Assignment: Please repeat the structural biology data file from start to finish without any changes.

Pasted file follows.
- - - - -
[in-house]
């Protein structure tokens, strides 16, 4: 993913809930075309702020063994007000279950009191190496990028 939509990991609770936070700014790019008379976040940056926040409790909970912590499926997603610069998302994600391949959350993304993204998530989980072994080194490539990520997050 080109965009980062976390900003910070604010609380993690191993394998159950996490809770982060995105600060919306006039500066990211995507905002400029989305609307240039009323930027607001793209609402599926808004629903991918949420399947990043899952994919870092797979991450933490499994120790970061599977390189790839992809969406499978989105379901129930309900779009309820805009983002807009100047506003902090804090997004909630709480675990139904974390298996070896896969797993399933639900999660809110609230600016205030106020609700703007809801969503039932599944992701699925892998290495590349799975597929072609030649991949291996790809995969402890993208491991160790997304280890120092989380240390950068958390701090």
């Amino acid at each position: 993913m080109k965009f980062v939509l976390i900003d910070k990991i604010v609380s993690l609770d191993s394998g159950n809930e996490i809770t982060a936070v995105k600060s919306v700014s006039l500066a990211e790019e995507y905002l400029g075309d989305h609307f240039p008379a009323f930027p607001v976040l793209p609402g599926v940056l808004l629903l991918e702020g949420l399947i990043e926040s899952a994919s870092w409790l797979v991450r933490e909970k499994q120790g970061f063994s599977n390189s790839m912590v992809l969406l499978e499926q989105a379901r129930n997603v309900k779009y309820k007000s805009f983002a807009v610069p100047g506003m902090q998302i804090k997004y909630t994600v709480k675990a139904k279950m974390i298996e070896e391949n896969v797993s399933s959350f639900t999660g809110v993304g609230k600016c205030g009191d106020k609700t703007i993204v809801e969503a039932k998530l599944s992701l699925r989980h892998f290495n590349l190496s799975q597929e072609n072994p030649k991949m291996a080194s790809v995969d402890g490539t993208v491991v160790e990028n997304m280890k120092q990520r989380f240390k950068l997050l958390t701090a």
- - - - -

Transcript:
[in-house]
């Protein structure tokens, strides 16, 4: 993913809930075309702020063994007000279950009191190496990028 939509990991609770936070700014790019008379976040940056926040409790909970912590499926997603610069998302994600391949959350993304993204998530989980072994080194490539990520997050 080109965009980062976390900003910070604010609380993690191993394998159950996490809770982060995105600060919306006039500066990211995507905002400029989305609307240039009323930027607001793209609402599926808004629903991918949420399947990043899952994919870092797979991450933490499994120790970061599977390189790839992809969406499978989105379901129930309900779009309820805009983002807009100047506003902090804090997004909630709480675990139904974390298996070896896969797993399933639900999660809110609230600016205030106020609700703007809801969503039932599944992701699925892998290495590349799975597929072609030649991949291996790809995969402890993208491991160790997304280890120092989380240390950068958390701090």
């Amino acid at each position: 993913m080109k965009f980062v939509l976390i900003d910070k990991i604010v609380s993690l609770d191993s394998g159950n809930e996490i809770t982060a936070v995105k600060s919306v700014s006039l500066a990211e790019e995507y905002l400029g075309d989305h609307f240039p008379a009323f930027p607001v976040l793209p609402g599926v940056l808004l629903l991918e702020g949420l399947i990043e926040s899952a994919s870092w409790l797979v991450r933490e909970k499994q120790g970061f063994s599977n390189s790839m912590v992809l969406l499978e499926q989105a379901r129930n997603v309900k779009y309820k007000s805009f983002a807009v610069p100047g506003m902090q998302i804090k997004y909630t994600v709480k675990a139904k279950m974390i298996e070896e391949n896969v797993s399933s959350f639900t999660g809110v993304g609230k600016c205030g009191d106020k609700t703007i993204v809801e969503a039932k998530l599944s992701l699925r989980h892998f290495n590349l190496s799975q597929e072609n072994p030649k991949m291996a080194s790809v995969d402890g490539t993208v491991v160790e990028n997304m280890k120092q990520r989380f240390k950068l997050l958390t701090a």